The "Money Makes You Rich" Myth
Why it takes more than lots of money to make you rich
At a young age, I knew I wanted to be rich. I saw my parents struggle financially and the stress it brought, and I knew that wasn't for me. I wanted to buy nice things, be generous, and enjoy life worry free.
When I told my rich dad, my best friend's dad who was a successful businessman, that I wanted to be rich, he asked, "How do you think you become rich?"
"You make a lot of money," I said confidently.
"That's partially correct," my rich dad said. "But you can make a lot of money and still not be rich." He went on to explain how some employees and self-employed people made a lot of money but weren't rich because they had low financial intelligence. They lost most of their wealth to high taxes and by purchasing liabilities.
That was too much for my young brain to comprehend. I just knew I wanted to make a lot of money. But now that I'm older and hopefully wiser, I understand what my rich dad meant. Money doesn't make you rich. Your financial intelligence does.
Why having lots of money doesn't make you rich
For example, many high-earning professionals, such as doctors and lawyers making $250,000 to $500,000, aren't really rich at all.
Because they lose so much money to taxes, their income is based on the services they provide rather than passive income from investments, and they spend their money on liabilities like homes instead of on assets that produce cash flow.
The four forces that steal your wealth
There are four things that steal your wealth: Taxes, Debt, Inflation, and Retirement. People who make a lot of money aren't necessarily rich because they lose so much of it to those four forces. High-earning professionals are some of the highest taxed in the US, don't have any investments that provide cash flow and hedge against inflation, are overly-burdened with debt, and aren't ready for retirement-meaning they need their paychecks or they're broke.
It's entirely possible, for example, that two different people each making $100,000 could have entirely different financial lives. One could be poor and the other rich.
Here's an example. Of the two people who both earn $100,000, one pays 20 percent in taxes, has a crippling mortgage, and saves money in a 401(k) that barely keeps up with inflation. The other pays nothing in taxes, owns rental properties that provide passive income that adjusts with inflation, and has a plan to use that passive income to purchase more passive income investments. Who's richer?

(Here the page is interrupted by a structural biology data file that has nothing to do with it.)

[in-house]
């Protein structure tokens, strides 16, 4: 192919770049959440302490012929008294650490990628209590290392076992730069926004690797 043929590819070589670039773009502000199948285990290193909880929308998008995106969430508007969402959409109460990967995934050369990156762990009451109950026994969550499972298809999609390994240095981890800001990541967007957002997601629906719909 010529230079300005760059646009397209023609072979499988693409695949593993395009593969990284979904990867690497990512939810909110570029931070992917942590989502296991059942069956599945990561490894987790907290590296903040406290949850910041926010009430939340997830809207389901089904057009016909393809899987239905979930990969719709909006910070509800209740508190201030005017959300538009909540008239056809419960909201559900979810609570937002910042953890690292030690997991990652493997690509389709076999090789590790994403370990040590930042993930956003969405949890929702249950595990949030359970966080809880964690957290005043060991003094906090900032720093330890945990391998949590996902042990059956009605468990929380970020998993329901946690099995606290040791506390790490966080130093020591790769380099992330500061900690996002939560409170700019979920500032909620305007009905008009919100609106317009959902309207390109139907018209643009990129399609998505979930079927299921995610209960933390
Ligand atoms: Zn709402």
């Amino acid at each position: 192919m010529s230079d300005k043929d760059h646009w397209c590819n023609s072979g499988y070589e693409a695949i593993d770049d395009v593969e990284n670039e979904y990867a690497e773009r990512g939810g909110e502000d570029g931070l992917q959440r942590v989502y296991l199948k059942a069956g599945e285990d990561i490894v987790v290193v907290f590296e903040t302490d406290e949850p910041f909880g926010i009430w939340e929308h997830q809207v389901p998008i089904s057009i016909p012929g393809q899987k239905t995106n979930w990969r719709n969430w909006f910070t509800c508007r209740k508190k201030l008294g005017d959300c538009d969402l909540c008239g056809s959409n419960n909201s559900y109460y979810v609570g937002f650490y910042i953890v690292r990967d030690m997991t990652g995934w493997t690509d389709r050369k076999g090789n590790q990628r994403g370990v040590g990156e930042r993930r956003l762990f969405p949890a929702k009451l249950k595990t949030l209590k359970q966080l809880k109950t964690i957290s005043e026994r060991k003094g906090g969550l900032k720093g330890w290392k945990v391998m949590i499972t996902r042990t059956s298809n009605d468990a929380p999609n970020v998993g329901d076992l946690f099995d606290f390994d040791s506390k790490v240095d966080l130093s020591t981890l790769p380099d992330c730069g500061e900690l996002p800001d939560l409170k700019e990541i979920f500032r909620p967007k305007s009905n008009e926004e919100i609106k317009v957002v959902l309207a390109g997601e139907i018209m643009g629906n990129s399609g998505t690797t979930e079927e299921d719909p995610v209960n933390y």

It's possible to make a lot of money and use the forces of taxes, debt, inflation, and retirement for your benefit-but it takes high financial intelligence.
Here's the fundamental problem for 'the rich', high-income employees: They have the highest tax burden, the lowest control over their retirement, and can sell only their time.
Move from the left to the right of the CASHFLOW Quadrant®
My CASHFLOW Quadrant® explains this simply.
There are four types of people: Employees (E's), Self-Employed (S's), Big Business Owners (B's), and Investors (I's). The E's and S's are on the left side of the CASHFLOW Quadrant and the B's and I's are on the right side of the quadrant.
Those on the left side pay the most in taxes, have the least control, and will never be truly rich. These are people like blue-collar employees but also people like doctors and lawyers who are self-employed but really don't own a company-they own a job. They are victims to the four wealth-stealing forces.
Those on the right side, however, have all the tax advantages; have control over their money, business, and investments; and have the possibility of infinite returns because they know how to create money out of thin air through passive income. And they know how to use Taxes, Debt, Inflation, and Retirement to make them even richer-not poorer. If you want to learn more about the CASHFLOW Quadrant®, I encourage you to read my book CASHFLOW Quadrant®: Rich Dad's Guide to Financial Freedom.
To be on the right side of the CASHFLOW Quadrant®, you need a high financial intelligence. That means you need to continually increase your financial education. Read books, attend seminars, network with like-minded individuals, and change your mindset.
Don't settle for the trap of just making a lot of money. Increase your financial IQ and become truly rich.